Tuesday 4/2, 7 p.m.
In celebration of their latest collections, we invite you to a conversation between poets Alan Shapiro and Jonathan Farmer.
We often ask ourselves what gets lost in translation—not just between languages, but in the everyday trade-offs between what we experience and what we are able to say about it. But the visionary poems of Alan Shapiro's Against Translation invite us to consider: what is loss, in translation? Writing at the limits of language—where “the signs loosen, fray, and drift”—Shapiro probes the startling complexity of how we confront absence and the ephemeral, the heartbreak of what once wasn’t yet and now is no longer, of what (like racial prejudice and historical atrocity) is omnipresent and elusive. Throughout, this collection traverses rather than condemns the imperfect language of loss—moving against the current in the direction of the utterly ineffable.
Then, in beautiful and generous essays on subjects of perennial poetic relevance and contemporary sociopolitical relevance, Jonathan Farmer rethinks topics like joy, decorum, humility, kindness, humor, and political discourse itself through insightful readings of contemporary poets as varied as Ross Gay, Patricia Lockwood, Paisley Rekdal, Jill McDonough, Mary Syzbist, Terrance Hayes, Claudia Rankine, and more, as well as a vast array of interlocutors across time, such as Hamlet, W. H. Auden, Elizabeth Bishop (whose phrase gives this book its title), Lucille Clifton, and even Allie Brosh of the iconic web comic Hyperbole and a Half. As befits an exploration of the social life of poetry, That Peculiar Affirmative is a book that will not only speak to you about poetry, affect, and politics, but will speak with you. Farmer has met his goal and then some: this book is dazzlingly and rewardingly worth your time.
Alan Shapiro has published many books, including Reel to Reel, which was a finalist for the Pulitzer Prize. A member of the American Academy of Arts and Sciences, he is the William R. Kenan Jr. Distinguished Professor of English and comparative literature at the University of North Carolina at Chapel Hill.
Jonathan Farmer is the editor in chief and poetry editor of At Length, and he has frequently written about poetry for Slate.com, The Kenyon Review, and Los Angeles Review of Books. He teaches middle and high school English, and he lives in Durham, NC.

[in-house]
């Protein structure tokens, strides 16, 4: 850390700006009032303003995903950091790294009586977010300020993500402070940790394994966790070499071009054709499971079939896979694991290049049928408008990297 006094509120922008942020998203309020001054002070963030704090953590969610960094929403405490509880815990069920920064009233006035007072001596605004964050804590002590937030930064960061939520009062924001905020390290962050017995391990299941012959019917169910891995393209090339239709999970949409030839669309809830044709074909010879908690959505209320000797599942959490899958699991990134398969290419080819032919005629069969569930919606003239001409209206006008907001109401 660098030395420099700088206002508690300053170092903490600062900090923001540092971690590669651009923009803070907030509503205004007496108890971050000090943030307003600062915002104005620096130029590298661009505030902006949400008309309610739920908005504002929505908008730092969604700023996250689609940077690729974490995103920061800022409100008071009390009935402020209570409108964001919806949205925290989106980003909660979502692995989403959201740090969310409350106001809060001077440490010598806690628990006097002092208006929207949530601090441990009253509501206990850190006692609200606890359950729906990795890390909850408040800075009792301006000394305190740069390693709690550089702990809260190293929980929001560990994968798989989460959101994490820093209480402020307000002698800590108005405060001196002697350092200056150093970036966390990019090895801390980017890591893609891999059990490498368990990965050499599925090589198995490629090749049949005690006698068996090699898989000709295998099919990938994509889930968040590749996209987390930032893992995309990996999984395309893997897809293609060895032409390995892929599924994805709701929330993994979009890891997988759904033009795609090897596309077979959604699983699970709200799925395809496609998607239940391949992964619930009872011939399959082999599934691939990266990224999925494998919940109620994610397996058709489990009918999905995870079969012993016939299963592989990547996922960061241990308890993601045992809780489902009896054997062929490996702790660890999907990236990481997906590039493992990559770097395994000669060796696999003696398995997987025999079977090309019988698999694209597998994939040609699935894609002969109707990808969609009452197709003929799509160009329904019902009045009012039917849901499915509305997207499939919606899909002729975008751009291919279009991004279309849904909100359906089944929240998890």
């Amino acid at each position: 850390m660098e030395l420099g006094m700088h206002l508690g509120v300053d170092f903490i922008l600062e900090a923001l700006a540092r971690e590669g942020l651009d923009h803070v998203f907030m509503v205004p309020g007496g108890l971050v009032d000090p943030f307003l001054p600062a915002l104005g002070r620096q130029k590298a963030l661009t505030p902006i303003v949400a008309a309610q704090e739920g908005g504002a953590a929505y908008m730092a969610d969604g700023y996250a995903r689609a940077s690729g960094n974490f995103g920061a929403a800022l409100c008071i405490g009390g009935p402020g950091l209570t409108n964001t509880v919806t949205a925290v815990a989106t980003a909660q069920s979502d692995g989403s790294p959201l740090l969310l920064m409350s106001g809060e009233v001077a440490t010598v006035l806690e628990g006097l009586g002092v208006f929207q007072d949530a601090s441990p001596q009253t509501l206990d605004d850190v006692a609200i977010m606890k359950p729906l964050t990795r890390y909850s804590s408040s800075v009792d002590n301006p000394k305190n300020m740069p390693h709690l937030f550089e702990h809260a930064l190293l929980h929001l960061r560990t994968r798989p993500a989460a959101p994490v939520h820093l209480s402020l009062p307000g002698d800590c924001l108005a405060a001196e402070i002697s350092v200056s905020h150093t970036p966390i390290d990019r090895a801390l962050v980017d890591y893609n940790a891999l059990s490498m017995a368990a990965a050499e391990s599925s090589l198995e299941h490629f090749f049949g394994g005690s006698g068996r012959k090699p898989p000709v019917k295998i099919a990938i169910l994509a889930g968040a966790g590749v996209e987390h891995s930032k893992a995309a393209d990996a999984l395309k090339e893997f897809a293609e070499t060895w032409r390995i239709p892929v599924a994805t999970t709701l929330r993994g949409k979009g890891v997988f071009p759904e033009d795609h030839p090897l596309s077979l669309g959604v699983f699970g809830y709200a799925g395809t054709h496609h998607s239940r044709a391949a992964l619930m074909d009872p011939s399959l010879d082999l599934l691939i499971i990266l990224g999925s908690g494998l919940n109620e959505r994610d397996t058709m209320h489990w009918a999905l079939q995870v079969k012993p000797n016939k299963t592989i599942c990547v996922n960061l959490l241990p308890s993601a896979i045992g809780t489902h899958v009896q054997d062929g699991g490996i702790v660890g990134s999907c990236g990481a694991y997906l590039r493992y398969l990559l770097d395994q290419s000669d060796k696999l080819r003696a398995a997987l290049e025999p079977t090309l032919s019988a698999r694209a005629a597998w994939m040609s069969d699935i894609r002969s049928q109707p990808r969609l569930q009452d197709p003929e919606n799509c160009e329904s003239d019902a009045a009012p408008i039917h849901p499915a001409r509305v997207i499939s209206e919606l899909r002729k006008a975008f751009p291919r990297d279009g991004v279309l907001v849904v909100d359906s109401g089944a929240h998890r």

Praise for Alan Shapiro
Poet-critic J.D. McClatchy observed in a review of Shapiro’s Dead, Alive and Busy (2000), “Mr. Shapiro is a shrewd and sympathetic moralist. He never trivializes his subjects with high-minded flourishes or stylistic gimmicks.” Shapiro’s later collections address the loss of his two siblings to cancer, the aging of his parents, and the strains on a marriage. In describing the domestic details and loss portrayed in Shapiro’s Tantalus in Love (2005), poet Joshua Clover commented, “Such tightly framed tales of domesticity offer a sense of control parallel to Shapiro’s formal facility, reducing and clarifying the poem’s field of action in defense against an abysmal multiplicity of things.”
In his memoirs The Last Happy Occasion (1997), nominated for a National Book Critics Circle award, and Vigil (1997), Shapiro has written about the death of his sister and the role that poetry has played in his life. Shapiro is also the author of a collection of essays on poetry, In Praise of the Impure: Poetry and the Ethical Imagination: Essays, 1980–1991 (1993).
Alan Shapiro has won the Kingsley Tufts Award, the Los Angeles Book Prize, and a Lila Wallace–Reader’s Digest Writers’ Award. During Bill Clinton’s presidency, Shapiro was invited to read his work at the White House. He read “On Men Weeping,” a poem about Michael Jordan winning one of his six NBA championships. Shapiro has taught at Stanford University, Northwestern University, and the University of North Carolina, Chapel Hill.
Praise for Jonathan Farmer
“Along the front line of a new generation of poetry commentators, I place Jonathan Farmer beside Meghan O’Rourke, Philip Metres, and Solmaz Sharif. It’s a very fertile moment for poetry, and Farmer is one of the first critics I look to now for clarity and depth. His readings in That Peculiar Affirmative are uniformly brilliant, unswayed by partisan aesthetics, and marked by real joy in intellectual and social engagement with the lyric poem. Even his subtitles point to this rare odic impulse; he writes “on” decorum and humility, “on” politics and humor, even as he applies contemporary issues of racial and sexual identity, for instance, to an old-school devotion to close reading. His touchstones—Sidney and Shakespeare, Kristeva and Durrell—are as aptly rangy as his contemporary subjects, from Brooks and Bishop to Ross Gay, Gabrielle Calvocoressi, or Claudia Rankine. I greet this critic and his book with celebratory gratitude.” —David Baker